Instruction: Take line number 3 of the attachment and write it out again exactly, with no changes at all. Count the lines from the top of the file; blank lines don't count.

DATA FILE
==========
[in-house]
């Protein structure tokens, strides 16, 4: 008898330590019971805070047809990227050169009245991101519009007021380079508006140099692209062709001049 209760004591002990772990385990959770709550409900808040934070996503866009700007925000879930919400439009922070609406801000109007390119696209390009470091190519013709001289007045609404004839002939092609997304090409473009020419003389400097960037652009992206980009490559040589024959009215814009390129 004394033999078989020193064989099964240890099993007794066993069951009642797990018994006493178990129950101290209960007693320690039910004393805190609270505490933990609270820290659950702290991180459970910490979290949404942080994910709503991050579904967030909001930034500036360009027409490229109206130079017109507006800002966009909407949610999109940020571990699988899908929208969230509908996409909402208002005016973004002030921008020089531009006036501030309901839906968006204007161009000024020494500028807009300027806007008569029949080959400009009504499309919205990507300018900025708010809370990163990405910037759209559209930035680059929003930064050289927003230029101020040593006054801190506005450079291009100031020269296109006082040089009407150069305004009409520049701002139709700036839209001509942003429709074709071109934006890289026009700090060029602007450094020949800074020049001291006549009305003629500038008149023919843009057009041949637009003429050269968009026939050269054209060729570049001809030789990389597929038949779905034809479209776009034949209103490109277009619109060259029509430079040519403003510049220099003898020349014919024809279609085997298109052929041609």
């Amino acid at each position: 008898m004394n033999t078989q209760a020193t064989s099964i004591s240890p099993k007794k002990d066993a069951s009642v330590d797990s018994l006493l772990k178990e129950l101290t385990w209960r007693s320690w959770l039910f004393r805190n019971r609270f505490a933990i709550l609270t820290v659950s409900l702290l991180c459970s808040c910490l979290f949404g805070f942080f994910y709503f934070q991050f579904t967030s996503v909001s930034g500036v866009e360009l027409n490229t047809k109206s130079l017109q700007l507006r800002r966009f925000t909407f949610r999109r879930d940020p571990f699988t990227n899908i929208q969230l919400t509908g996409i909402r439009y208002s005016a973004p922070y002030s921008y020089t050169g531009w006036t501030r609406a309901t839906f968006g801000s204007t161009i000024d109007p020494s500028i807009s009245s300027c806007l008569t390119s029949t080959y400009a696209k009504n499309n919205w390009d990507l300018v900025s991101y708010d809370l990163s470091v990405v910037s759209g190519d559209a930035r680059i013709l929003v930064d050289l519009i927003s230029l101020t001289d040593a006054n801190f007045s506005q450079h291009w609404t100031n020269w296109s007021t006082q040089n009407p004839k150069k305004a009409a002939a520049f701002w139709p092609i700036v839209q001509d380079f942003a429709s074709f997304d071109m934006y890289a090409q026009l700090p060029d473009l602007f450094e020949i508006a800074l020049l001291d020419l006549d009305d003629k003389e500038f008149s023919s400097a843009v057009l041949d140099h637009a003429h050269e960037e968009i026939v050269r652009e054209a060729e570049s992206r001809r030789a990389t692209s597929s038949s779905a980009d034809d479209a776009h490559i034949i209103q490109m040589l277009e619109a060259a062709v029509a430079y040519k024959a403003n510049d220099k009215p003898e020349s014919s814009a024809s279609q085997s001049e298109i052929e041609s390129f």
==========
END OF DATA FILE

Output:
């Amino acid at each position: 008898m004394n033999t078989q209760a020193t064989s099964i004591s240890p099993k007794k002990d066993a069951s009642v330590d797990s018994l006493l772990k178990e129950l101290t385990w209960r007693s320690w959770l039910f004393r805190n019971r609270f505490a933990i709550l609270t820290v659950s409900l702290l991180c459970s808040c910490l979290f949404g805070f942080f994910y709503f934070q991050f579904t967030s996503v909001s930034g500036v866009e360009l027409n490229t047809k109206s130079l017109q700007l507006r800002r966009f925000t909407f949610r999109r879930d940020p571990f699988t990227n899908i929208q969230l919400t509908g996409i909402r439009y208002s005016a973004p922070y002030s921008y020089t050169g531009w006036t501030r609406a309901t839906f968006g801000s204007t161009i000024d109007p020494s500028i807009s009245s300027c806007l008569t390119s029949t080959y400009a696209k009504n499309n919205w390009d990507l300018v900025s991101y708010d809370l990163s470091v990405v910037s759209g190519d559209a930035r680059i013709l929003v930064d050289l519009i927003s230029l101020t001289d040593a006054n801190f007045s506005q450079h291009w609404t100031n020269w296109s007021t006082q040089n009407p004839k150069k305004a009409a002939a520049f701002w139709p092609i700036v839209q001509d380079f942003a429709s074709f997304d071109m934006y890289a090409q026009l700090p060029d473009l602007f450094e020949i508006a800074l020049l001291d020419l006549d009305d003629k003389e500038f008149s023919s400097a843009v057009l041949d140099h637009a003429h050269e960037e968009i026939v050269r652009e054209a060729e570049s992206r001809r030789a990389t692209s597929s038949s779905a980009d034809d479209a776009h490559i034949i209103q490109m040589l277009e619109a060259a062709v029509a430079y040519k024959a403003n510049d220099k009215p003898e020349s014919s814009a024809s279609q085997s001049e298109i052929e041609s390129f």